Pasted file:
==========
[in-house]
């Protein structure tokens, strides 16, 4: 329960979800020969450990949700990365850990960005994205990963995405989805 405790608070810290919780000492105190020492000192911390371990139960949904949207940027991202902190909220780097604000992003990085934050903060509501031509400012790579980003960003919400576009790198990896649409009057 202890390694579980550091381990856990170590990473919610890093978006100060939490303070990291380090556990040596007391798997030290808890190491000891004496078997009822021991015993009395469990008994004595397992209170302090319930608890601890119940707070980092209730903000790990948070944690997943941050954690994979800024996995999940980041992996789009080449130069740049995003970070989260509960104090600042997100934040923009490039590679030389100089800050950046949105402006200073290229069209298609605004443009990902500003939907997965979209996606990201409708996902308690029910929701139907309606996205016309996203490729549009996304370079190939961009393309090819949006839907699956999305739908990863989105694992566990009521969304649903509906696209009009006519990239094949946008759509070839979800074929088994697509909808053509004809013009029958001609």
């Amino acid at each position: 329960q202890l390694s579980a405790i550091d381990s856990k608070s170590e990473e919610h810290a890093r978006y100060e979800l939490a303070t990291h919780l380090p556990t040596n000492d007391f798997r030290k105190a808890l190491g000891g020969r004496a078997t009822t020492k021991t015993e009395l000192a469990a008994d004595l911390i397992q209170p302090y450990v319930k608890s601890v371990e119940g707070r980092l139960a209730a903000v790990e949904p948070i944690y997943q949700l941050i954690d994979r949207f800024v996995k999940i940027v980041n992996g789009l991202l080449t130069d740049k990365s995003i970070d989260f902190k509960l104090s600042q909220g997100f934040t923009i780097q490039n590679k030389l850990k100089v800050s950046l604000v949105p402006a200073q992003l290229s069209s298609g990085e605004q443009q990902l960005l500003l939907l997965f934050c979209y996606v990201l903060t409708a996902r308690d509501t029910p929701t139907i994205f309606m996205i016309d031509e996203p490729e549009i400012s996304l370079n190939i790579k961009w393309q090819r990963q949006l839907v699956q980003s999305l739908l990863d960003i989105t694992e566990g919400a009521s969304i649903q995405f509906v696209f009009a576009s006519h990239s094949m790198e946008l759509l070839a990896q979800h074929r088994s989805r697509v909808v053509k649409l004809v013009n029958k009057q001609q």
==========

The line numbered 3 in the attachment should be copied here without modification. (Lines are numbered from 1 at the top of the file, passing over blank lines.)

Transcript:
């Amino acid at each position: 329960q202890l390694s579980a405790i550091d381990s856990k608070s170590e990473e919610h810290a890093r978006y100060e979800l939490a303070t990291h919780l380090p556990t040596n000492d007391f798997r030290k105190a808890l190491g000891g020969r004496a078997t009822t020492k021991t015993e009395l000192a469990a008994d004595l911390i397992q209170p302090y450990v319930k608890s601890v371990e119940g707070r980092l139960a209730a903000v790990e949904p948070i944690y997943q949700l941050i954690d994979r949207f800024v996995k999940i940027v980041n992996g789009l991202l080449t130069d740049k990365s995003i970070d989260f902190k509960l104090s600042q909220g997100f934040t923009i780097q490039n590679k030389l850990k100089v800050s950046l604000v949105p402006a200073q992003l290229s069209s298609g990085e605004q443009q990902l960005l500003l939907l997965f934050c979209y996606v990201l903060t409708a996902r308690d509501t029910p929701t139907i994205f309606m996205i016309d031509e996203p490729e549009i400012s996304l370079n190939i790579k961009w393309q090819r990963q949006l839907v699956q980003s999305l739908l990863d960003i989105t694992e566990g919400a009521s969304i649903q995405f509906v696209f009009a576009s006519h990239s094949m790198e946008l759509l070839a990896q979800h074929r088994s989805r697509v909808v053509k649409l004809v013009n029958k009057q001609q």